dig your own clay

I make my work from wild clay (which I dig near my home in Sussex), and from wild, foraged, native plant fibres: bramble, reed mace, tree bark, grasses, dog rose, rush…

These materials give a natural vibrancy and rich texture. Each piece unique, each connected directly to the land. Echoes of ancient processes.

Textures of wild clay, bonfire-fired, clamp kiln-fired. Smoke clouds imprinted on the pot surface from the fire; every pot is unpredictable, every firing a leap of faith.

reed mace, cattail harvest

What does it mean to have an intimate connection to the plants, seasons and land where we find ourselves? There is an embodied process in harvesting and using foraged materials. A rhythm and relationship inherent in the act of making. It’s a counterpoint to the pull of our increasingly digitalised and disconnected lifestyles.

Willow bark, leaves of iris and lily, reed mace: rich and tactile. Responding to the seasonal variations, a dialogue between hands and plants. Read more about my process of foraging plants.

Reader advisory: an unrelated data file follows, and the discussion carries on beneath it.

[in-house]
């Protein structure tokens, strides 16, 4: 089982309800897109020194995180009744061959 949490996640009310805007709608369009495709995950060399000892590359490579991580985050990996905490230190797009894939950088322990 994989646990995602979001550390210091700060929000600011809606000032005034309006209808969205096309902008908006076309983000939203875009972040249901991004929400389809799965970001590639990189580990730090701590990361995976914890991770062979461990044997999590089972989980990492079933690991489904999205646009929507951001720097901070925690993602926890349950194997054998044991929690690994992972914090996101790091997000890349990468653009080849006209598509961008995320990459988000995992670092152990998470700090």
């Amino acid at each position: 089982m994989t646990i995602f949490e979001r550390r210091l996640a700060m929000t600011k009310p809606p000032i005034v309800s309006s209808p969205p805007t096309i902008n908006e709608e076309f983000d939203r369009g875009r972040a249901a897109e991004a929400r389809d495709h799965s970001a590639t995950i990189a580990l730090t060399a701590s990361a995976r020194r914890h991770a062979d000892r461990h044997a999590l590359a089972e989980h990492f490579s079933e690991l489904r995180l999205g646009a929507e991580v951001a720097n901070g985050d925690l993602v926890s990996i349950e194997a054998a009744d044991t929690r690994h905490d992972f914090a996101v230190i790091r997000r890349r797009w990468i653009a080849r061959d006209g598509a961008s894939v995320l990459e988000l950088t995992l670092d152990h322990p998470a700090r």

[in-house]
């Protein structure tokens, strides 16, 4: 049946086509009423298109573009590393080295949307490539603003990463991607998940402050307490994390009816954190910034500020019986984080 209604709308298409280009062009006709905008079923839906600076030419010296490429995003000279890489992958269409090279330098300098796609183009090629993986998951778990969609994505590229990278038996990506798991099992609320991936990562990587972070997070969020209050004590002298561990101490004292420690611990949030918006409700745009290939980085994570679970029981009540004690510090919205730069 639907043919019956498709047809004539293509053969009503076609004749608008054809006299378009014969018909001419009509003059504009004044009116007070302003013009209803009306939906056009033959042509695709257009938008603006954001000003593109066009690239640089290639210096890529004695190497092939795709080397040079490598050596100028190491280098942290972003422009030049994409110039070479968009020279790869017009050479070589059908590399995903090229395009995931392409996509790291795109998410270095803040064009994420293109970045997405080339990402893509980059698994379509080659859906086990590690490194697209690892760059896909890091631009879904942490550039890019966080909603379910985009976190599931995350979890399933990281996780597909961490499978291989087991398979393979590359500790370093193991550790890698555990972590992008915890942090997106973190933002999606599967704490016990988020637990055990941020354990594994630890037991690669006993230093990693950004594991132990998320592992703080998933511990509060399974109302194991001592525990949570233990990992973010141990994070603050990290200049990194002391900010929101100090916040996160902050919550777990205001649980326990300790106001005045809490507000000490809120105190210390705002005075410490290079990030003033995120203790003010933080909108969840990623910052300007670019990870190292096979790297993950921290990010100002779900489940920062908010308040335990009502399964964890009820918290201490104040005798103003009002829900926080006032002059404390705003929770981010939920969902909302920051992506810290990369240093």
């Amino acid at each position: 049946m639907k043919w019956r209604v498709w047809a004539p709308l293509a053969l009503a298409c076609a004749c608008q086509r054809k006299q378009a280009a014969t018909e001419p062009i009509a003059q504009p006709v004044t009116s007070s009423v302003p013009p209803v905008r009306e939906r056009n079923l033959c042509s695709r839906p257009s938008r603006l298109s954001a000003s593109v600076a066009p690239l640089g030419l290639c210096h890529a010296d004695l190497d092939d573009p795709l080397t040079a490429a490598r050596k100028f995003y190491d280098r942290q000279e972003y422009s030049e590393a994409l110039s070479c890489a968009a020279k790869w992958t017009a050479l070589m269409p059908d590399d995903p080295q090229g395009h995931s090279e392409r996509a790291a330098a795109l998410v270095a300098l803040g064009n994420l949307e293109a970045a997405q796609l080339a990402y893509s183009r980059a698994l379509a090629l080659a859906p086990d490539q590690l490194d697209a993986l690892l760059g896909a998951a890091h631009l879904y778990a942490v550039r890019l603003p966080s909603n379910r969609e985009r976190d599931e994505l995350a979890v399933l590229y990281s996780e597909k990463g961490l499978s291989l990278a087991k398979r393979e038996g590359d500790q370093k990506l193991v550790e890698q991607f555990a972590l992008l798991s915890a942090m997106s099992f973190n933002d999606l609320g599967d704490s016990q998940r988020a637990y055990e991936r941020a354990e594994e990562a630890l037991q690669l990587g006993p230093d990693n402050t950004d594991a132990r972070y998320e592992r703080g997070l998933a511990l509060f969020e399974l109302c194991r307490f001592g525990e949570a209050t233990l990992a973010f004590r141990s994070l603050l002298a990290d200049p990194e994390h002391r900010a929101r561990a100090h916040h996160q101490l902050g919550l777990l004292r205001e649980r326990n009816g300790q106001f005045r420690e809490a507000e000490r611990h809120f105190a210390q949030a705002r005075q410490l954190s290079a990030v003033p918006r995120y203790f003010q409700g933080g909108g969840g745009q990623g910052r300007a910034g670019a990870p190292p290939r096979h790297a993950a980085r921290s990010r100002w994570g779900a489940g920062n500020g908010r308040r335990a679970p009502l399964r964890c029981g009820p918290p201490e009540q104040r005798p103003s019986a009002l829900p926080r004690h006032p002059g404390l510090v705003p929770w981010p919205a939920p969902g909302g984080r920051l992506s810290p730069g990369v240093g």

Process images of wild clay firings:

wild clay sussex
Clay dug from the Sussex woods.
clay tools
Bone & wood tools. Pots are all hand-built in the studio using slab and coiling techniques, then beaten to refine the shape.
Firings are all done in the woods. Lighting the fire using flint and steel: a small spark is caught on wild clematis bark. This fragile ember coaxed into a larger blaze, fed with local oak wood.
wild pottery course sussex
Open firing: a short, fast firing with great thermal shock: the original, ancient way.
clamp kiln firing sussex
Clamp kiln firing: for these pots, earth is piled on top of the fire at the right moment and then allowed to continue burning for a day or two.
Opening the clamp kiln: each piece has its own surface colouration, smoke clouds, permanent markings from the fire. An unpredictable process, many uncontrollable variables.


Know the ways of the ones who take care of you. Introduce yourself. Be accountable as the one who comes asking for life. Ask permission before taking. Abide by the answer. Give thanks for what you have been given. Give a gift, in reciprocity, for what you have taken.

Quote from ‘Braiding Sweetgrass’ by Robin Wall-Kilmmerer